Creatures that teleport cause the caster duress, they will jumps-startle when something teleports within the sphere of the spell. This completely breaks their concentration. Blink dogs are particularly distressing. When fighting Displacer Beasts, the mage will see two copies of the creature and will be unable to detect which is real until someone either makes or fails a strike on the beast. If an Air Elemental is within the range of the spell, it will be the ONLY target tracked. Air Elementals in range of the spell can speak directly to the caster, as if they are whispering in their ear.

If the caster moves faster than a jog, they can only detect targets to their front and in their path of travel. If the caster stops running, the spell becomes a spherical effect again.

The material component is a feather plucked from a living bird. Found feathers do not count.

Thursday, September 19, 2019

AD&D Druid Spell: Arclight

In the campaign Peninsula of Plenty, the City of Nace is a fair city. As a fair city, travelers from far and wide come to purchase things that otherwise cannot be found. The main products sold are magical plants and herbs for the creation of healing and restorative potions. Some of these plants can also be used to make high quality inks for mundane and magical scrolls.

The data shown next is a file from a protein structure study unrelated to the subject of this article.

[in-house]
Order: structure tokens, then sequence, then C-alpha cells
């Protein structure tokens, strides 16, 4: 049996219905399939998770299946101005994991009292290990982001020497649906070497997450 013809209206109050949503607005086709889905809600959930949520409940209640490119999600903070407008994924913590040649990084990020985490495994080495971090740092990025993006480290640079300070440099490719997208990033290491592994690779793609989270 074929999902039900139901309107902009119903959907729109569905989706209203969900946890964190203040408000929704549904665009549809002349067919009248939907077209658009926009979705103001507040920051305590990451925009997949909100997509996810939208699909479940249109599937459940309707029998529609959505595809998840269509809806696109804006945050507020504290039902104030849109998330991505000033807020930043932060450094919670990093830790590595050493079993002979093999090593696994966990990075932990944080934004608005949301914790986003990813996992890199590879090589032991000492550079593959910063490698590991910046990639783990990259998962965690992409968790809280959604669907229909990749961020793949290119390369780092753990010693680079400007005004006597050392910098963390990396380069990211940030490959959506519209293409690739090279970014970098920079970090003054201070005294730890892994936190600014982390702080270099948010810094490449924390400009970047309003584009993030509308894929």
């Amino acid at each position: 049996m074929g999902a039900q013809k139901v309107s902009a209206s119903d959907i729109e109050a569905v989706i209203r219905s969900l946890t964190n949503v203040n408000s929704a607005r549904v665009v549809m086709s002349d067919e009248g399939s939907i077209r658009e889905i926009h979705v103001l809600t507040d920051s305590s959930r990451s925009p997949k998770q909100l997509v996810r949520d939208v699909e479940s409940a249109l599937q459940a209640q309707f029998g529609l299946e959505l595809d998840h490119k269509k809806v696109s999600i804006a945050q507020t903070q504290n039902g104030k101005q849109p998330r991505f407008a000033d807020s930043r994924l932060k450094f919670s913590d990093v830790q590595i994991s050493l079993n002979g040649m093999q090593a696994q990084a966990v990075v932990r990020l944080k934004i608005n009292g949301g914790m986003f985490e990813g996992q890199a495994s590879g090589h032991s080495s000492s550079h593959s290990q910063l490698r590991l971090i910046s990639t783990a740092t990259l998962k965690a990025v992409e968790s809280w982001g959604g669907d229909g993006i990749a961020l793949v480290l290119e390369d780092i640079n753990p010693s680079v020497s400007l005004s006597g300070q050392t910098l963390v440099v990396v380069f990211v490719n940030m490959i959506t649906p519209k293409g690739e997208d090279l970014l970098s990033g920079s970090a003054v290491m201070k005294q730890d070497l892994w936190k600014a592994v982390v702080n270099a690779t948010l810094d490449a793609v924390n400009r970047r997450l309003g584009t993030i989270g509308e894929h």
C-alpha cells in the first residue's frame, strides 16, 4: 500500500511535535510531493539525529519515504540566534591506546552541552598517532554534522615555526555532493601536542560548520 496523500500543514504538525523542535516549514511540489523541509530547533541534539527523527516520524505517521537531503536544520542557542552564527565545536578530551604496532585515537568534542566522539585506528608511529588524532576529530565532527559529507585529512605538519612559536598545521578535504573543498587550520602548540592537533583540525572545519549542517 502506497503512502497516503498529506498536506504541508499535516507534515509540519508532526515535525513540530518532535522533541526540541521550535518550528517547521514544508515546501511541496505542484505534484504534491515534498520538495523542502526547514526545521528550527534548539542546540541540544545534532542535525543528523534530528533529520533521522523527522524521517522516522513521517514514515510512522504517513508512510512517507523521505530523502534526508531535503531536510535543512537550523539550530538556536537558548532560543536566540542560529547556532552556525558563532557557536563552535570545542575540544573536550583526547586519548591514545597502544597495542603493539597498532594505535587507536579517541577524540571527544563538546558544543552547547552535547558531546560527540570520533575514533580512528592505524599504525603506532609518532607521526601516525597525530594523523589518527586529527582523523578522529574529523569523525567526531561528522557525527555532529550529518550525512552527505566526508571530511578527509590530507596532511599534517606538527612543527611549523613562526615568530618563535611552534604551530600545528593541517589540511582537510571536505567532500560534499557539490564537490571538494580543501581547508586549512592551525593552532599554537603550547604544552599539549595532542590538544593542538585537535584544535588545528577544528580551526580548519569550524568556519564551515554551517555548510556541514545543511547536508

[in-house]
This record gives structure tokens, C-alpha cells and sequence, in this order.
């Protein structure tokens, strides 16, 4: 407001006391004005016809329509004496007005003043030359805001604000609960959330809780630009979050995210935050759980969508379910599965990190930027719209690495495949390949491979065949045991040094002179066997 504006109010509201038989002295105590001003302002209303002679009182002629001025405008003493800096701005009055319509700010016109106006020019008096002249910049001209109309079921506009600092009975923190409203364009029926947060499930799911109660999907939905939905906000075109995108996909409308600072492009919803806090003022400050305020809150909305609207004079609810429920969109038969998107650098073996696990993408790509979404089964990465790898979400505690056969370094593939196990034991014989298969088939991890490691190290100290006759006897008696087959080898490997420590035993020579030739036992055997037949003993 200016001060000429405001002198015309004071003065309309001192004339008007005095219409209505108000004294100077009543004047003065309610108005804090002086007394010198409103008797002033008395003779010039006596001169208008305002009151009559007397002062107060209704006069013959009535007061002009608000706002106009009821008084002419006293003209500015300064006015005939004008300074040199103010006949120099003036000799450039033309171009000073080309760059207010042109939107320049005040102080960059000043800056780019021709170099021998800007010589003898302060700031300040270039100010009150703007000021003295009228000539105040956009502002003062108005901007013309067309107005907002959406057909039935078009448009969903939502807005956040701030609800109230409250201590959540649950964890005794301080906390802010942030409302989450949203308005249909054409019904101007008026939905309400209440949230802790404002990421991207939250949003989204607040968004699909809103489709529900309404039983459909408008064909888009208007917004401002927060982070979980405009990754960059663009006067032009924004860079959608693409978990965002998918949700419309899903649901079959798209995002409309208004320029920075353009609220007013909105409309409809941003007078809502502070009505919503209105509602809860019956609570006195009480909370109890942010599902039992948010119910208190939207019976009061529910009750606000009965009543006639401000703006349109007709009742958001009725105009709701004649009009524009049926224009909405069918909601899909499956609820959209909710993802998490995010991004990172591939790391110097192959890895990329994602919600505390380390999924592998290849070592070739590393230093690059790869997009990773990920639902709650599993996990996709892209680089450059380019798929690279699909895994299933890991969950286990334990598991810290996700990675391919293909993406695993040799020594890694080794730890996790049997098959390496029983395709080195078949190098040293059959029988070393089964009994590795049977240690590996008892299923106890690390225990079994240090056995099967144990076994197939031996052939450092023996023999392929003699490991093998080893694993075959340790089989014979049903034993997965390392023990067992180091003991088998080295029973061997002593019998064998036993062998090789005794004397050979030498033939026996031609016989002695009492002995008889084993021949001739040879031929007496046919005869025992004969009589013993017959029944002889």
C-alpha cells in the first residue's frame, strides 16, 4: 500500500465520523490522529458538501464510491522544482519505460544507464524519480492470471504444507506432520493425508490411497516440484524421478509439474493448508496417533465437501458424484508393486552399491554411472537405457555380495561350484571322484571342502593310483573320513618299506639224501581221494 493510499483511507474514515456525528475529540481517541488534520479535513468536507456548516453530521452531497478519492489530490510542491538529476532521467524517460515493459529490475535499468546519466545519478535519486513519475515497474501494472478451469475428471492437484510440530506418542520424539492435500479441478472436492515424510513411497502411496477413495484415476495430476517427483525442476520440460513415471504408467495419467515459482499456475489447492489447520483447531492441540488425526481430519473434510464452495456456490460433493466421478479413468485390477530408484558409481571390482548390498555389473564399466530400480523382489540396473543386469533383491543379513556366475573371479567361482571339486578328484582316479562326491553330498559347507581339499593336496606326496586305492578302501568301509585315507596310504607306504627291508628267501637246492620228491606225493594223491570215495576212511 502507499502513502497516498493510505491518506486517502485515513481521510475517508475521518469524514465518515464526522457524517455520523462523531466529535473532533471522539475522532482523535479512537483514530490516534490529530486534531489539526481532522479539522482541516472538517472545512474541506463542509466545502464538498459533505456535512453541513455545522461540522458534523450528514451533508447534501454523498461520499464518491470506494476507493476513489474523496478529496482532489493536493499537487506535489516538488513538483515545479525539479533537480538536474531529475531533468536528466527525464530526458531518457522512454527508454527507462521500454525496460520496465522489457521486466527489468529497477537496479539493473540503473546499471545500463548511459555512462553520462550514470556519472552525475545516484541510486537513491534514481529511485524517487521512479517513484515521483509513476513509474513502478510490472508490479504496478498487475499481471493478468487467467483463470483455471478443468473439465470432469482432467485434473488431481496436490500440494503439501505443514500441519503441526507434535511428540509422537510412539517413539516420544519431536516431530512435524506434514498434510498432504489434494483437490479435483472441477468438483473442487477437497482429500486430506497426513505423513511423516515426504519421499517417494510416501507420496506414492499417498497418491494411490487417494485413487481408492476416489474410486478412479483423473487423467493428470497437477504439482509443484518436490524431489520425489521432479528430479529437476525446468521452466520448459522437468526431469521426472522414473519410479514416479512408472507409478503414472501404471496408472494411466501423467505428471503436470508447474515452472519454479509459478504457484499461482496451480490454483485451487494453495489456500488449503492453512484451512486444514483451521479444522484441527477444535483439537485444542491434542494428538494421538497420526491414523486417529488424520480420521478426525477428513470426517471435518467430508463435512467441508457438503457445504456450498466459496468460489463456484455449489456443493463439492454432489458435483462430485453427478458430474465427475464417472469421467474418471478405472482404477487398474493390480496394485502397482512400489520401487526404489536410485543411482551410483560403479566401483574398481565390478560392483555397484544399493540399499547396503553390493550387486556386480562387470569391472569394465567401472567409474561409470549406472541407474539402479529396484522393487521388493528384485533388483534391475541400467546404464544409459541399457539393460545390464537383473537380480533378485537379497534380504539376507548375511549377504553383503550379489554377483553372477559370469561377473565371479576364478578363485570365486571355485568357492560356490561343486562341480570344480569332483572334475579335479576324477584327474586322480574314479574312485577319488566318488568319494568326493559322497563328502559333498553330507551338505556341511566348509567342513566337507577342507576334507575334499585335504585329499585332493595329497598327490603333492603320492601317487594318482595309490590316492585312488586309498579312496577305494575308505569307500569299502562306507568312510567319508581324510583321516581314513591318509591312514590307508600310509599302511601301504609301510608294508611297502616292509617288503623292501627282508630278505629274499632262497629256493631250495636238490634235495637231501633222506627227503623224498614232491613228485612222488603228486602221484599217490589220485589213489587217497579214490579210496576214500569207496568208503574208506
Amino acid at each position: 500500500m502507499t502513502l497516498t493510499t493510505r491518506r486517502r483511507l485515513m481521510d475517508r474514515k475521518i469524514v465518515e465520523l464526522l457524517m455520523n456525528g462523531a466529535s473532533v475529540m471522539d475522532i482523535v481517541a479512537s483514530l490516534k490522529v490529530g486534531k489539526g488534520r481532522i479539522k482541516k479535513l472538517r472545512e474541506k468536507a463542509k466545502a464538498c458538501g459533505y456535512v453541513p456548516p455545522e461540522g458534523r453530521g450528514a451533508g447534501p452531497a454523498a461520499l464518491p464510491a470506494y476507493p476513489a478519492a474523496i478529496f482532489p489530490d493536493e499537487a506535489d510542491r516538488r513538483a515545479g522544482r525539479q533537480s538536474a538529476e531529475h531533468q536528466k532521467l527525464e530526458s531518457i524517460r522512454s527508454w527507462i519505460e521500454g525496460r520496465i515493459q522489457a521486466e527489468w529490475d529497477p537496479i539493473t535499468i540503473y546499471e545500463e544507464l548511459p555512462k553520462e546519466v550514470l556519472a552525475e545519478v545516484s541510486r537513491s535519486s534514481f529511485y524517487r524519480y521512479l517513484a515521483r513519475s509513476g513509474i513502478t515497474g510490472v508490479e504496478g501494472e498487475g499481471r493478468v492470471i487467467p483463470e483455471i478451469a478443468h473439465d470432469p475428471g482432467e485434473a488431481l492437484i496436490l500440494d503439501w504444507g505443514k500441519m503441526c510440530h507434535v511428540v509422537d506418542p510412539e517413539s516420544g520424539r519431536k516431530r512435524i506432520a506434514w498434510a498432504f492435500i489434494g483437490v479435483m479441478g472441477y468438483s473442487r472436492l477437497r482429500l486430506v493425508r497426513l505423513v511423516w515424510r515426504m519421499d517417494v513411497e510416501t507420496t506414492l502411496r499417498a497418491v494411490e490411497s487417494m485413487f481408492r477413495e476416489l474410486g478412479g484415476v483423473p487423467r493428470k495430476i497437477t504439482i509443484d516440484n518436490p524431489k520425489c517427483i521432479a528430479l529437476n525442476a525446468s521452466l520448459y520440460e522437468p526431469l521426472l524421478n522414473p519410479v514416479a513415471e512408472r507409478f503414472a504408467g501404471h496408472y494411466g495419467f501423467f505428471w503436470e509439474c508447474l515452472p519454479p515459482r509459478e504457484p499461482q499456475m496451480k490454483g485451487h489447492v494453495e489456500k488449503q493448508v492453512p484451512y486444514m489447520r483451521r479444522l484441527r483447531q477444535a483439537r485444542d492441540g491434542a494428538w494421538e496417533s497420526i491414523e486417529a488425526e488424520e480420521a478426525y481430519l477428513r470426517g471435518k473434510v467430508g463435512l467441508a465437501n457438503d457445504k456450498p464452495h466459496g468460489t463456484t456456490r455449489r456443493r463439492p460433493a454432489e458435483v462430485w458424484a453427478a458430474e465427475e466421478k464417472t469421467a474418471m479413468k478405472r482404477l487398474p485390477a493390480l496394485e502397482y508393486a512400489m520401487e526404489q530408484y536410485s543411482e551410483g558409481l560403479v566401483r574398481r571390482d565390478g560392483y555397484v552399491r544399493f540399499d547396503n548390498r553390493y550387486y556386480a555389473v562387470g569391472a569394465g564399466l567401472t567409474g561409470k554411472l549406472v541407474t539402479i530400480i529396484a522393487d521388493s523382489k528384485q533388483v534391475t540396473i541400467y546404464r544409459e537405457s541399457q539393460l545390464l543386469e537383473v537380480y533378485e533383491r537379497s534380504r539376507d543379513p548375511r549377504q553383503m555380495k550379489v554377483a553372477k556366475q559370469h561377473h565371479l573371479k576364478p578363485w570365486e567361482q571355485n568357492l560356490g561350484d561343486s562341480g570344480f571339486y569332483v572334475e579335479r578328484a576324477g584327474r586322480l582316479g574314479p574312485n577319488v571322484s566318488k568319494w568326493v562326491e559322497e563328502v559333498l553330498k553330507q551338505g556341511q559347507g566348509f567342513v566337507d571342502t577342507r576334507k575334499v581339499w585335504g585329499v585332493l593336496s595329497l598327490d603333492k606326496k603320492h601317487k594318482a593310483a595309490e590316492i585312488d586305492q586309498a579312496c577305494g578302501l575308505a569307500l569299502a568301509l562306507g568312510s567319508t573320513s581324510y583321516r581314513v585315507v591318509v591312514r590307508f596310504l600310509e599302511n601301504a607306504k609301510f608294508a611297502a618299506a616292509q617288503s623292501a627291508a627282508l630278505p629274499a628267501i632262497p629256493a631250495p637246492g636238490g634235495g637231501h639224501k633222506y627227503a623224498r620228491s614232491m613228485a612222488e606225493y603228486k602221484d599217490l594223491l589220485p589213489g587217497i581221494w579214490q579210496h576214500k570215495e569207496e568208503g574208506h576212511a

The garden where these plants grow has been magicked to allow production all year round. Since the gardens are very nearly in the center of the city and have virtually zero physical defenses, the druids, clerics and magic users who tend the garden need special eldritch defenses.

Typically, druids answer the call as frontline defenders, their magic is more subtle than magic users and clerics. However this is a general guideline, not the rule. The druids of Nace have developed a devastating area of effect spell, which does not damage the garden. They do not know the term "upward leader lightning", but they do know how to make lightning jump from the ground, through a target and into the sky. They call this Arclight.


Arclight


Level: 6                                                                                                    Components: V, S, M
Range: 0                                                                                                   Casting time: 2 segments